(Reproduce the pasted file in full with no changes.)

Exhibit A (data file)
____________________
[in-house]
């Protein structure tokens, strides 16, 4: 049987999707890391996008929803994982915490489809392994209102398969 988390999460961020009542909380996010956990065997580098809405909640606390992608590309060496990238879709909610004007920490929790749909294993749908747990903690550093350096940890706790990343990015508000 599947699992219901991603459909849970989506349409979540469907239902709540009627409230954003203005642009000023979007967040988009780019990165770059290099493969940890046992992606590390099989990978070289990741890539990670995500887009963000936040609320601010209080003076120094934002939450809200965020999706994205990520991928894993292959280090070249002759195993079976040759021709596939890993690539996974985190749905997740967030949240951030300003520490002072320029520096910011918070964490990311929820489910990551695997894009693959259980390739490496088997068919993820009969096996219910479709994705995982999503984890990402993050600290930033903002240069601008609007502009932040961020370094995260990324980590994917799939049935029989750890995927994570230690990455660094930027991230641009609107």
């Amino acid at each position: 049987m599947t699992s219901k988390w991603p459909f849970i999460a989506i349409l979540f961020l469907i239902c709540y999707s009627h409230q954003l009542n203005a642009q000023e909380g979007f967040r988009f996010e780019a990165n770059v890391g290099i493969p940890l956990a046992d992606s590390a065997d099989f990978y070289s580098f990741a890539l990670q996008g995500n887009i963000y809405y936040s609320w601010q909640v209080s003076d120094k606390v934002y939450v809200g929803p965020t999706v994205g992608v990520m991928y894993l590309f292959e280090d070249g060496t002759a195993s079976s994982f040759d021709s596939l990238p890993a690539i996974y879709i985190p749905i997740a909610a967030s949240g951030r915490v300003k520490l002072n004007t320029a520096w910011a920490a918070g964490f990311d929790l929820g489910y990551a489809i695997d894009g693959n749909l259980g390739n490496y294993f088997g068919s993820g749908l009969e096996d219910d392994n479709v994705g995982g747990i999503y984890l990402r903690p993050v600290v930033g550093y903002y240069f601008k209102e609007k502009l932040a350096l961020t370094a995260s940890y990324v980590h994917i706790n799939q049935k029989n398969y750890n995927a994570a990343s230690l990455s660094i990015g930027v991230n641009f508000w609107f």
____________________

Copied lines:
[in-house]
């Protein structure tokens, strides 16, 4: 049987999707890391996008929803994982915490489809392994209102398969 988390999460961020009542909380996010956990065997580098809405909640606390992608590309060496990238879709909610004007920490929790749909294993749908747990903690550093350096940890706790990343990015508000 599947699992219901991603459909849970989506349409979540469907239902709540009627409230954003203005642009000023979007967040988009780019990165770059290099493969940890046992992606590390099989990978070289990741890539990670995500887009963000936040609320601010209080003076120094934002939450809200965020999706994205990520991928894993292959280090070249002759195993079976040759021709596939890993690539996974985190749905997740967030949240951030300003520490002072320029520096910011918070964490990311929820489910990551695997894009693959259980390739490496088997068919993820009969096996219910479709994705995982999503984890990402993050600290930033903002240069601008609007502009932040961020370094995260990324980590994917799939049935029989750890995927994570230690990455660094930027991230641009609107």
């Amino acid at each position: 049987m599947t699992s219901k988390w991603p459909f849970i999460a989506i349409l979540f961020l469907i239902c709540y999707s009627h409230q954003l009542n203005a642009q000023e909380g979007f967040r988009f996010e780019a990165n770059v890391g290099i493969p940890l956990a046992d992606s590390a065997d099989f990978y070289s580098f990741a890539l990670q996008g995500n887009i963000y809405y936040s609320w601010q909640v209080s003076d120094k606390v934002y939450v809200g929803p965020t999706v994205g992608v990520m991928y894993l590309f292959e280090d070249g060496t002759a195993s079976s994982f040759d021709s596939l990238p890993a690539i996974y879709i985190p749905i997740a909610a967030s949240g951030r915490v300003k520490l002072n004007t320029a520096w910011a920490a918070g964490f990311d929790l929820g489910y990551a489809i695997d894009g693959n749909l259980g390739n490496y294993f088997g068919s993820g749908l009969e096996d219910d392994n479709v994705g995982g747990i999503y984890l990402r903690p993050v600290v930033g550093y903002y240069f601008k209102e609007k502009l932040a350096l961020t370094a995260s940890y990324v980590h994917i706790n799939q049935k029989n398969y750890n995927a994570a990343s230690l990455s660094i990015g930027v991230n641009f508000w609107f």